Cancer is one of the most complex and difficult-to-cure diseases in the world. This is because there are hundreds of kinds of cancer types depending on where and how it originated. The market for cancer treatment is enormous and there is a lot of potential there. Unfortunately, the field isn't moving as fast as many of us would like it to move. Yesterday an important development arose, claiming that Bristol-Myers took an important step in the race to cure cancer.
The drug Bristol-Myers (BMY) is working on represents a new trend in cancer drug development. This new approach suggests that instead of the drug itself finding and attacking the cancer, it will find a way to allow the body's own immune system to locate and destroy the cancer cells. The drug will activate and strengthen the body's immune cells in such a way that the body will learn to fight cancer more efficiently.
Last year, the company gained FDA approval for a drug that works similarly on melanoma and the new drug in testing is being developed to help fighting lung cancer, one of the most common and deadliest cancer types in the world. In the initial trials, the drug helped reduce the size of tumors in 13 out of 75 lung cancer patients (i.e., roughly 17%) in advanced stages of the disease where there is very limited - if any - help. The expected lifespan for those in the latest stage of lung cancer is about 6-9 months. More than a million people are diagnosed with lung cancer every year and very few of them survive more than a few years. In the initial testing, the drug has also helped those suffering from kidney cancer and melanoma at even higher rates (i.e., 30% and 25% respectively). These rates may look low. However when this drug is combined with other treatment methods such as chemotherapy, the effect is expected to be much stronger.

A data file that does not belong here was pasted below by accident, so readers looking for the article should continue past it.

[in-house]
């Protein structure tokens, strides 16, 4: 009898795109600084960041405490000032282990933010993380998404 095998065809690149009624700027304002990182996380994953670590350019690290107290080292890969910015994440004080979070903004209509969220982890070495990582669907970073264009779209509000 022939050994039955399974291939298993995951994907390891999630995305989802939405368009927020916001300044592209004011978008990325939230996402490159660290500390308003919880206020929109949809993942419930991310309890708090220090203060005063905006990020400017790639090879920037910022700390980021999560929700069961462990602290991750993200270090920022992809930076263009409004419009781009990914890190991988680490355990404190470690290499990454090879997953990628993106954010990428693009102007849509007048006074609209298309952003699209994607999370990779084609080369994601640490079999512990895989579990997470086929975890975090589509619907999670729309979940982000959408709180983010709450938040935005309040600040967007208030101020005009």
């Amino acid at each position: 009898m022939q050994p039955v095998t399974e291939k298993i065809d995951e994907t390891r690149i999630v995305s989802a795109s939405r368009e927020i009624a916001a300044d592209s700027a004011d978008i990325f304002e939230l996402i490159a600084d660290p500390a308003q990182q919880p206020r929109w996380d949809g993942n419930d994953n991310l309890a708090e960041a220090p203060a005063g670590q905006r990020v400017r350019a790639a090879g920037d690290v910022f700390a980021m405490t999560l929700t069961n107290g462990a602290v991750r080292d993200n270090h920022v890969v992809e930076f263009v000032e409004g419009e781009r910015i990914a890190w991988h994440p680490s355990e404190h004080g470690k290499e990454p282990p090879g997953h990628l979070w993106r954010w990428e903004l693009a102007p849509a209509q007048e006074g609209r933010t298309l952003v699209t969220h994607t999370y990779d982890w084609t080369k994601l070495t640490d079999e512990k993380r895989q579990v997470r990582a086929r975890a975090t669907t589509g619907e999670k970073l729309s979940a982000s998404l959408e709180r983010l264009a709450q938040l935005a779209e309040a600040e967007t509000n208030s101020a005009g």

If the drug gets full FDA approval, it can generate revenue of at least $5 billion annually. If the same or similar drugs gain approval to treat multiple types of cancers, the $5 billion figure may also multiply accordingly. There are many other companies that are testing their drugs in with the same principle with some success including Merck & Co (MRK), GlaxoSmithKline (GSK) and Teva Pharmaceutical (TEVA). So far, Bristol-Myers is a little ahead of the curve as it is entering final stages of trials.
This treatment approach is important for more than just lung or kidney cancer, because once the approach becomes successful, it will open the door for treatment of more diseases including other types of cancers. Many pharmaceutical companies want to get a piece from the huge pie of cancer treatment and opportunities are nearly endless in this market.
It's interesting how little attention the market paid to this breakthrough. After announcement of the news, Bristol-Myer's stock price was nearly flat; however this may be a good thing considering the market was deeply in the red yesterday. As we live longer and are exposed to more chemicals and radiation than our ancestors, chances are that many of us will need cancer treatment at one point or another in our lives. The drug industry is struggling as their patent portfolios only last several years and there is a huge pressure for these companies to keep developing new drugs. Many diseases that were very difficult to treat 50-60 years ago are now much easier to treat, or at least much more manageable to live with. Perhaps, in the next 40-50 years, cancer will join the list of these diseases, but there is still plenty of work left to do to achieve this. Many large drug companies turned their focus in cancer treatment as they see a lot of potential and promise there.
I believe that Bristol-Myer's latest finding is much more bullish than people give it credit for.